vations thereupon. Delivered in several Lectures in London, by William Greenhill, M. A., Rector of Stepney, and Chaplain to the Dukes of York and Gloucester, and the Lady Henrietta Maria, A. D., 1650. Revised and corrected by James Sherman, Minister of Surrey Chapel. London: Samuel Holdsworth, 1839. roy. 8vo. pp. 859.

Daniel Appleton, New-York. Mr. Sherman, the industrious Editor of Adams, above-mentioned, has laid the religious world under a fresh obligation by the reprint of this valuable relic of Puritan talent, learning and unction. It is got up in the same beautiful style of typography with the former, and destined to take its place on the same shelf. We cheerfully accord to the Editor not only the meed of our gratitude for the service performed, but of our cordial respect for the liberality of spirit which has allowed him to see sufficient merit in the works of one of the little handful of Independents in the Westminster Assembly, to engage his efforts to rescue them from oblivion. We have no doubt that equal treasures remain yet to be dug out of the same mine, and if we could flatter ourselves that these remarks would ever reach the eye of Mr. S., we would earnestly

solicit his attention to the works of Greenhill's associate in the Stepney Lectures, the Rev. Jeremiah Burroughs. The style of his Discourses, most of which were expository, is more homely, from his apparently aiming at a less cultivated class of hearers, than that of most of his compeers; and he has moreover a larger mass of merely temporary and local allusions, intermingled with matter of general, or rather of universal interest, but for originality and richness of thought, for felicity of illustration, and for a tact of educing the most striking practical applications of Scripture, we consider him absolutely unrivalled. We have the testimony of Flavel that few men in England were ever more blessed in their labors, though he died at the age of forty-three, of a broken heart, in view of the troubles and distractions of the church in the times in which he lived. His works, together with the choicer Treatises of Thomas Goodwin and Caryl, on Job, after being submitted to a judicious modernizing revisal, we yet hope to see reproduced for the benefit of the living generation of Christian men and ministers. They will serve at least as a perpetual fountain from which to transfuse the quickening streams of practical inference into the more predominantly critical commentaries demanded by the exigency of our times.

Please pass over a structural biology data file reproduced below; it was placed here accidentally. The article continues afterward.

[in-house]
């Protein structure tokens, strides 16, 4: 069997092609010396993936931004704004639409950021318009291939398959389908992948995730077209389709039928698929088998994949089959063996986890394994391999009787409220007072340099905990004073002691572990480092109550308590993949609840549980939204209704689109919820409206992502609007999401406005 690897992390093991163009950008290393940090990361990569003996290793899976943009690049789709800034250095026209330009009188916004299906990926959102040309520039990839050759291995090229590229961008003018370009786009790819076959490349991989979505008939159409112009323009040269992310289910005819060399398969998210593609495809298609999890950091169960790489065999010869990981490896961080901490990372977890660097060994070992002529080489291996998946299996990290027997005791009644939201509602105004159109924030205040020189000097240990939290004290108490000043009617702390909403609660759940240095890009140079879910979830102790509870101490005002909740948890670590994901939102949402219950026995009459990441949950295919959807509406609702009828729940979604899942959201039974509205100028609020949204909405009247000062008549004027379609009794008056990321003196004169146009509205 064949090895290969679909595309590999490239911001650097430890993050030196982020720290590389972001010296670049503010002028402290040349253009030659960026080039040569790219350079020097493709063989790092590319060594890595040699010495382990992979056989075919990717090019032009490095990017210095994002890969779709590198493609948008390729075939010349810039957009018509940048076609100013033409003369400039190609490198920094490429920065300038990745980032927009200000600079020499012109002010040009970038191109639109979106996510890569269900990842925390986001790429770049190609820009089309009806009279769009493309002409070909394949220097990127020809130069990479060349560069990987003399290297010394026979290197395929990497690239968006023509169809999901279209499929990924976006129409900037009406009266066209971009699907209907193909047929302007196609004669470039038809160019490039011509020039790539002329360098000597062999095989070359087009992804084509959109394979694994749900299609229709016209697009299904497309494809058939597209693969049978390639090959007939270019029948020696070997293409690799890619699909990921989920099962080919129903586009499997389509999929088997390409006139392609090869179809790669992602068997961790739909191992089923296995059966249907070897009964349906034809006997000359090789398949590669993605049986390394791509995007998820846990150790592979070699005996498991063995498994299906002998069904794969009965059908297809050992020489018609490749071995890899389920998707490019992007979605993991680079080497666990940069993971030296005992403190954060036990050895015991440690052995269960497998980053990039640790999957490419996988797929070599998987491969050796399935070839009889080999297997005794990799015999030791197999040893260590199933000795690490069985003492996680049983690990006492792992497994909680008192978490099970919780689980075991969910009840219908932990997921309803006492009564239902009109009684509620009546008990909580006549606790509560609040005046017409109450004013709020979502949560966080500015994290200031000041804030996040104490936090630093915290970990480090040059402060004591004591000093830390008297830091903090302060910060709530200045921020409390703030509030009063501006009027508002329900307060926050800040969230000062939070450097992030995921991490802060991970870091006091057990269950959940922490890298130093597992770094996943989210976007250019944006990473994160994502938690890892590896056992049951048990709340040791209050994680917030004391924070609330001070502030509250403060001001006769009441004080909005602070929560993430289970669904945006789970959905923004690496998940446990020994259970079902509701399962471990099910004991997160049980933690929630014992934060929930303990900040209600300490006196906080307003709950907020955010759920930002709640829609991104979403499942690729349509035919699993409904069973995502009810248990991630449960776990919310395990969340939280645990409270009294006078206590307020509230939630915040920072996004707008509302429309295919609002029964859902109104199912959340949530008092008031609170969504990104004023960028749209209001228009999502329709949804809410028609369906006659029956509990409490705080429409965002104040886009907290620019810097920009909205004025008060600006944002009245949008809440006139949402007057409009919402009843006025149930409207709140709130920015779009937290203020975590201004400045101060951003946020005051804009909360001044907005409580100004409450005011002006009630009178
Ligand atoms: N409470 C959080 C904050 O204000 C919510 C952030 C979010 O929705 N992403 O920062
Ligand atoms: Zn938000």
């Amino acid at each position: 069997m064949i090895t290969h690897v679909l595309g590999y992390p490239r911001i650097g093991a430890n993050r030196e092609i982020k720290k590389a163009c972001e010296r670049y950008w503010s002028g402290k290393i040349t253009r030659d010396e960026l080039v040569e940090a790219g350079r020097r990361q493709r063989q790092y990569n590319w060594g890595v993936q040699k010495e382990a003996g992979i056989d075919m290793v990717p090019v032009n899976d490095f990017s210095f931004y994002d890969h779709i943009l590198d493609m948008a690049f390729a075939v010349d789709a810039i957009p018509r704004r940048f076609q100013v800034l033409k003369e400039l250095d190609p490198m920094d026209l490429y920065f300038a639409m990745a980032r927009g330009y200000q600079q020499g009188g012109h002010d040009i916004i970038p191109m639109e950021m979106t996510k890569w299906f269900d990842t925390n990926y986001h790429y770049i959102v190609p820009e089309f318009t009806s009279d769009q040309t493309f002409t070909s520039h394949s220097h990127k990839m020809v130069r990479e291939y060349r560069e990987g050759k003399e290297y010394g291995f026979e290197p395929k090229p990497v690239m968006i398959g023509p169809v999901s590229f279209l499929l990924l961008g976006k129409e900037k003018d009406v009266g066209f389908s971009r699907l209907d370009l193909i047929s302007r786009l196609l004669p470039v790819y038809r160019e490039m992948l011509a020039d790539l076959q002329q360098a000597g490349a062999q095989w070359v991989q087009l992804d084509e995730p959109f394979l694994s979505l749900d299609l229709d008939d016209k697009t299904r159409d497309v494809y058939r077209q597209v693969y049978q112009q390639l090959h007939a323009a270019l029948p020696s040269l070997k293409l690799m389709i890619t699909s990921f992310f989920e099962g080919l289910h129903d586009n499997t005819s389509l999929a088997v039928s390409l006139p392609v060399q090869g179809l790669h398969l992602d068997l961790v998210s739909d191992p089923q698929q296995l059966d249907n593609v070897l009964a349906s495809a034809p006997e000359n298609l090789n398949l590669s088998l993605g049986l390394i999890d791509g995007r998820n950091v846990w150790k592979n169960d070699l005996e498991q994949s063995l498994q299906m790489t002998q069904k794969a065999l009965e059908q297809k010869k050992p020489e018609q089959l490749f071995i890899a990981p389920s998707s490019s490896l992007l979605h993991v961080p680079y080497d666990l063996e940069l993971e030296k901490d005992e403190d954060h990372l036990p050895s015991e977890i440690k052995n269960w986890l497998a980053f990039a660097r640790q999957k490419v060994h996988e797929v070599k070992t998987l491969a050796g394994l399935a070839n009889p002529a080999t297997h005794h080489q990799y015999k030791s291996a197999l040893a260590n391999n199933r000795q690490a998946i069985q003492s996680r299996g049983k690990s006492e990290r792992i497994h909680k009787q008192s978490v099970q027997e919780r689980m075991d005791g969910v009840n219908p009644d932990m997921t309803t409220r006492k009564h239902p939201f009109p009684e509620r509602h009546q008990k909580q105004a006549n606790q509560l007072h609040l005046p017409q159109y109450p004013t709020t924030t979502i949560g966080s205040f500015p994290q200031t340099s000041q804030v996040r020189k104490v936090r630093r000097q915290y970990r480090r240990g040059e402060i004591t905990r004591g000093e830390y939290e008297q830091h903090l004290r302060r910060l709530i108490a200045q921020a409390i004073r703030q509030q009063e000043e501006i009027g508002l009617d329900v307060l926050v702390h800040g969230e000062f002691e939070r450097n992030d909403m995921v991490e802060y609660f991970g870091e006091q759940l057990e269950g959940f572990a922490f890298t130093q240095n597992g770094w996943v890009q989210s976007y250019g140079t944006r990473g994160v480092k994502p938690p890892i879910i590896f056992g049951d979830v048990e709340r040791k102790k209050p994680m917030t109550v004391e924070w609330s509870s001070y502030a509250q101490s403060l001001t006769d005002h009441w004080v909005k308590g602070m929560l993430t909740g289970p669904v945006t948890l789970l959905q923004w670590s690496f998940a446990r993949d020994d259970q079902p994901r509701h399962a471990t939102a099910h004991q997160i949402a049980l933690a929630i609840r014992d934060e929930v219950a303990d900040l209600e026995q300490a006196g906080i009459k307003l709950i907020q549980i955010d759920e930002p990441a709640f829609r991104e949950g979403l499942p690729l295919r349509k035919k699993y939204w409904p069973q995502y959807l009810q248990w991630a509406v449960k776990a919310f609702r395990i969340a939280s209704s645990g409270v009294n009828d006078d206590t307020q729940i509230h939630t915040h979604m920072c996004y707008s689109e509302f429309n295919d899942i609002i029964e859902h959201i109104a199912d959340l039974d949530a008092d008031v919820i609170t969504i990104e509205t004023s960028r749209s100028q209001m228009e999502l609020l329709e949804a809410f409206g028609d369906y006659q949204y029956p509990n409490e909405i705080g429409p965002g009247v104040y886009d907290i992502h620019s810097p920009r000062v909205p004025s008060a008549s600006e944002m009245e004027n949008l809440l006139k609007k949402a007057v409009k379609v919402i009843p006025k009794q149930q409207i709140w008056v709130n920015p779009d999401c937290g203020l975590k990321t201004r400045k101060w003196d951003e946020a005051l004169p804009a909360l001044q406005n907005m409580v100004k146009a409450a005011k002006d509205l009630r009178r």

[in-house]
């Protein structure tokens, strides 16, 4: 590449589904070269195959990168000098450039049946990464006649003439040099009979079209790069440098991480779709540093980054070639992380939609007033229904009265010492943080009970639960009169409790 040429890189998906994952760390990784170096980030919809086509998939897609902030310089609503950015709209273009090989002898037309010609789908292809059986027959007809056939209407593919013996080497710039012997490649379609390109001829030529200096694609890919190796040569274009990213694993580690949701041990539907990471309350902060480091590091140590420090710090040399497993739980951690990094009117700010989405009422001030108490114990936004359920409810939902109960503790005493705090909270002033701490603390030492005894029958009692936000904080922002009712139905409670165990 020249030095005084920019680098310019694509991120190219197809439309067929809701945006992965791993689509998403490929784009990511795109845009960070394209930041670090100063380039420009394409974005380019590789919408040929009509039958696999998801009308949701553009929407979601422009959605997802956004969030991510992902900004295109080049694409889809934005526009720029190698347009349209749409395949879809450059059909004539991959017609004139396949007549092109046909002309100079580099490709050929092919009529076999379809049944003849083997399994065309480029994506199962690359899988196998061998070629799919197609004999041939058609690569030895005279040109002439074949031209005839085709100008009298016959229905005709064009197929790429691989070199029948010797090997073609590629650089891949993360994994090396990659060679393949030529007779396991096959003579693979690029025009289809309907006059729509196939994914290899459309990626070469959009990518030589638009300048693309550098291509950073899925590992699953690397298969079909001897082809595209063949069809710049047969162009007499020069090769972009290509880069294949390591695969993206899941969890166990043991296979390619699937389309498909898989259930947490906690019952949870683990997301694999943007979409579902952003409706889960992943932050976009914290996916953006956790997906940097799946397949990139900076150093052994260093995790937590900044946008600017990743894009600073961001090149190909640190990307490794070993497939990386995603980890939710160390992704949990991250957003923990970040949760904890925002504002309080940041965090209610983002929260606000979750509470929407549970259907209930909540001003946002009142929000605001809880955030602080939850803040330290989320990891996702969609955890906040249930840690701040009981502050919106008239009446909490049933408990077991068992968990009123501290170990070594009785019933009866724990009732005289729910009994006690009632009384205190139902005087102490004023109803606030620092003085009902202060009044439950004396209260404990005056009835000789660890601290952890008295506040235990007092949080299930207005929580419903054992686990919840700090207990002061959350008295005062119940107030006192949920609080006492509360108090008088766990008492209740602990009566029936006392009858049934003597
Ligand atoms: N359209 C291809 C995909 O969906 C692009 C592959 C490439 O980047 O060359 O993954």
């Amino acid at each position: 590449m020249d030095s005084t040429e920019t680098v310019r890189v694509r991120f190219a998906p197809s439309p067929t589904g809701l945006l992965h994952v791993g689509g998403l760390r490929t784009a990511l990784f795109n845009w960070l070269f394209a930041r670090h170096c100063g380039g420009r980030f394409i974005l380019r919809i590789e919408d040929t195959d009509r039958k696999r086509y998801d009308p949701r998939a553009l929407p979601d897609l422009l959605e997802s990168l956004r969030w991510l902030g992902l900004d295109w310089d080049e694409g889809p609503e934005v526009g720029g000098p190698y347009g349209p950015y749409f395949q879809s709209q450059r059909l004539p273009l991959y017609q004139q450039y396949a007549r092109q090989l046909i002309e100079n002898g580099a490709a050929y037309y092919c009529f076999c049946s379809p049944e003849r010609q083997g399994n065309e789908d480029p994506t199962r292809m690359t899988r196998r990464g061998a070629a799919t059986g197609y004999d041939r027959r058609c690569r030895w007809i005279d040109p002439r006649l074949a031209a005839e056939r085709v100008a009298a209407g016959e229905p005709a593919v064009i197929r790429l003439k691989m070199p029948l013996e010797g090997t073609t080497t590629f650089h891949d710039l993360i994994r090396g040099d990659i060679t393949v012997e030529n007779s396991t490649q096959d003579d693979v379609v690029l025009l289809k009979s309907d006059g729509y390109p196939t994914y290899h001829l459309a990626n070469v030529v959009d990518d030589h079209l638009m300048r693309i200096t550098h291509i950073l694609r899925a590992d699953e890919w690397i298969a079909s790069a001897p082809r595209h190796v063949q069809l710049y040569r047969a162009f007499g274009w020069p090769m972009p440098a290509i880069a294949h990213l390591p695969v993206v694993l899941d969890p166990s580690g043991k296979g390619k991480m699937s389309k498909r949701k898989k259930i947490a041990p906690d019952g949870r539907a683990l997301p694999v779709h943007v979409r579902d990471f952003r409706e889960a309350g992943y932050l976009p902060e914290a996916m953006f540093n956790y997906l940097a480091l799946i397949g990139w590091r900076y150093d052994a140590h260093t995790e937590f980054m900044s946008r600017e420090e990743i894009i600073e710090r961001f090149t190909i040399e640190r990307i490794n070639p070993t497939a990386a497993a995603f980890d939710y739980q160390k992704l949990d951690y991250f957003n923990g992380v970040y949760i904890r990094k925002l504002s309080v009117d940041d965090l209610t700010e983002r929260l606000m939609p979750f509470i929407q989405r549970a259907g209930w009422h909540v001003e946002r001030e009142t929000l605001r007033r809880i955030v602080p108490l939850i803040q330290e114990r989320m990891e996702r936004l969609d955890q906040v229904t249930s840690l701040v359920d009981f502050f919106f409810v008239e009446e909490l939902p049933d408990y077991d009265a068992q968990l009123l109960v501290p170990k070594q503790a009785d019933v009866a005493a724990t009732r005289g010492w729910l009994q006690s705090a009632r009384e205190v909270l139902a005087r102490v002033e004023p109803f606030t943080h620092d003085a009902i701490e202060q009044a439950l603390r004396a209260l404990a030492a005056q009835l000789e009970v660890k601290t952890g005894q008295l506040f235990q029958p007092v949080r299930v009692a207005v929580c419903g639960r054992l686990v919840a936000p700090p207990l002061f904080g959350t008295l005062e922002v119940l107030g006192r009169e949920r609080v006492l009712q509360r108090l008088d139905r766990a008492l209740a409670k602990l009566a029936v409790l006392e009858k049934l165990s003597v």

But to return to Greenhill. His exposition of the Prophecy of Ezekiel was delivered in Lectures in the city of London, and originally printed, a volume at a time, as a few chapters were concluded, till five small quarto volumes completed the Exposition. These were ever after held in the highest repute, but they gradually became scarce, and so difficult did it at length become to obtain a perfect set, that one has been known to have been sold at the enormous price of from seven to ten pounds sterling. The last volume became particularly rare, from its having

been, as is supposed, destroyed in the calamitous fire of London, in 1666. The whole is reprinted in the present edition complete.